Centerville in Leon County, Texas — The American South (West South Central)
Named for its proximity to Boggy Creek, the fort consisted of two blockhouses with eleven dwellings inside an area of about 5000 square feet. A military company, authorized by Texas President Mirabeau B. Lamar, was formed under the leadership of Capt. Thomas Greer to protect the fort. According to one account, 77 people moved into the fort upon its completion. Illness proved to be a major problem for them.
In 1841, while leading a scouting party beyond the fort, Captain Greer was killed in an Indian attack. Soon after, the threat of raids lessened, and the need for Fort Boggy no longer was vital. For many years, however, a community church and school retained the name "Boggy."
As an early aid in the settlement of this area, Fort Boggy remains significant to the history of Leon County.
Location. 31° 11.665′ N, 95° 59.64′ W. Marker is in Centerville, Texas, in Leon County. Marker is on Interstate 45, on the right when traveling south. Touch for map. This marker is in a southbound rest area on I-45 about 5 miles south of Centerville, Texas, just west of Fort Boggy State Park. Marker is in this post office area: Centerville TX 75833, United States of America.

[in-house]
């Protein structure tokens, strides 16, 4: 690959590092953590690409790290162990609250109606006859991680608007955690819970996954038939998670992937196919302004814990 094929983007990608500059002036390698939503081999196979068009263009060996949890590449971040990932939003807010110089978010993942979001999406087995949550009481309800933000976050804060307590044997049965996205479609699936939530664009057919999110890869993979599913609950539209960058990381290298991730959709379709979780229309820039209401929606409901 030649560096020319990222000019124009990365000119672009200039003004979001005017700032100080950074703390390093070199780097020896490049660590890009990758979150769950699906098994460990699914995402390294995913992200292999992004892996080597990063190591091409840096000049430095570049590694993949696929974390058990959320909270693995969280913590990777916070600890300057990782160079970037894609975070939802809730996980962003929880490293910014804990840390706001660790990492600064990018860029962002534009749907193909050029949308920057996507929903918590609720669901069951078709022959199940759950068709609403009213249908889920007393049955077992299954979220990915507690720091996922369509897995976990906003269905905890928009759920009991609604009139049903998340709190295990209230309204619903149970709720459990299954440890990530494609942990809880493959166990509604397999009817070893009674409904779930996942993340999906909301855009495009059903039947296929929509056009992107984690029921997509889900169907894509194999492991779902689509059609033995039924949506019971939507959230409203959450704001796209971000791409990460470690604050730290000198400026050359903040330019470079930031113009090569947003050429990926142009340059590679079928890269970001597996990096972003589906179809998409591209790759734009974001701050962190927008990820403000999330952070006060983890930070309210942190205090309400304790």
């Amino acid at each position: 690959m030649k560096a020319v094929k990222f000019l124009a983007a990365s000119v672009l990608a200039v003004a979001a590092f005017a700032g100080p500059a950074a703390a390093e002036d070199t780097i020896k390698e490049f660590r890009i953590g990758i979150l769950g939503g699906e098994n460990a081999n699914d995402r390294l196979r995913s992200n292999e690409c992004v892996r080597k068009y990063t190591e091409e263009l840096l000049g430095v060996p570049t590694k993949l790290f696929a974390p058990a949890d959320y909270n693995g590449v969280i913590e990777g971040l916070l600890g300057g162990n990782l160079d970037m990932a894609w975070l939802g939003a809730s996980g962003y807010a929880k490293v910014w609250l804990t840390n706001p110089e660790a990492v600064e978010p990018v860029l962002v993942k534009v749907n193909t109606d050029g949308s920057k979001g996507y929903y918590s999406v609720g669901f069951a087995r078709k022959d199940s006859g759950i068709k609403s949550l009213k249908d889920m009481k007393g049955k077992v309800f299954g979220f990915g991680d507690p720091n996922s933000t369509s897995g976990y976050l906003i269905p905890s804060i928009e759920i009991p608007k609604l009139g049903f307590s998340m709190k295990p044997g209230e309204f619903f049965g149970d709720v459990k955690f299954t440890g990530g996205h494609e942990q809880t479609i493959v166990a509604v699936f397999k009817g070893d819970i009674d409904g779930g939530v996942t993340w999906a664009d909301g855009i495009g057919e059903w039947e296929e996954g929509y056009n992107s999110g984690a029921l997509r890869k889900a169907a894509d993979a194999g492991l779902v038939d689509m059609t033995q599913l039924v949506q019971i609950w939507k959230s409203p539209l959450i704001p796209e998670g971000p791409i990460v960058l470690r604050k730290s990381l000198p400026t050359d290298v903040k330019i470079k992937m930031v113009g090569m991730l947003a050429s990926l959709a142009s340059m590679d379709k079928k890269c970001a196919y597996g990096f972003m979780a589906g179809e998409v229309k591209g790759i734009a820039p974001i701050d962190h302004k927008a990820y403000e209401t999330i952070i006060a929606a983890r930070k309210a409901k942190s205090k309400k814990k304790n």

Other nearby markers. At least 4 other markers are within 14 miles of this marker, measured as the crow flies. Leon County (approx. 1.9 miles away); Site of the First Court House Built in Leon County (approx. 3.1 miles away); Leon County Courthouse (approx. 4½ miles away); El Camino Real (approx. 13.7 miles away).
Also see . . . Fort Boggy - The Handbook of Texas Online. Texas State Historical Association (TSHA) (Submitted on July 4, 2018, by Brian Anderson of Kingwood, Texas.)
Categories. • Forts, Castles • Native Americans • Settlements & Settlers •
Credits. This page was last revised on July 4, 2018. This page originally submitted on July 2, 2018, by Richard Denney of Austin, Texas. This page has been viewed 41 times since then. Last updated on July 4, 2018, by Brian Anderson of Kingwood, Texas. Photos: 1. submitted on July 2, 2018, by Richard Denney of Austin, Texas. 2. submitted on July 4, 2018, by Brian Anderson of Kingwood, Texas. • Andrew Ruppenstein was the editor who published this page.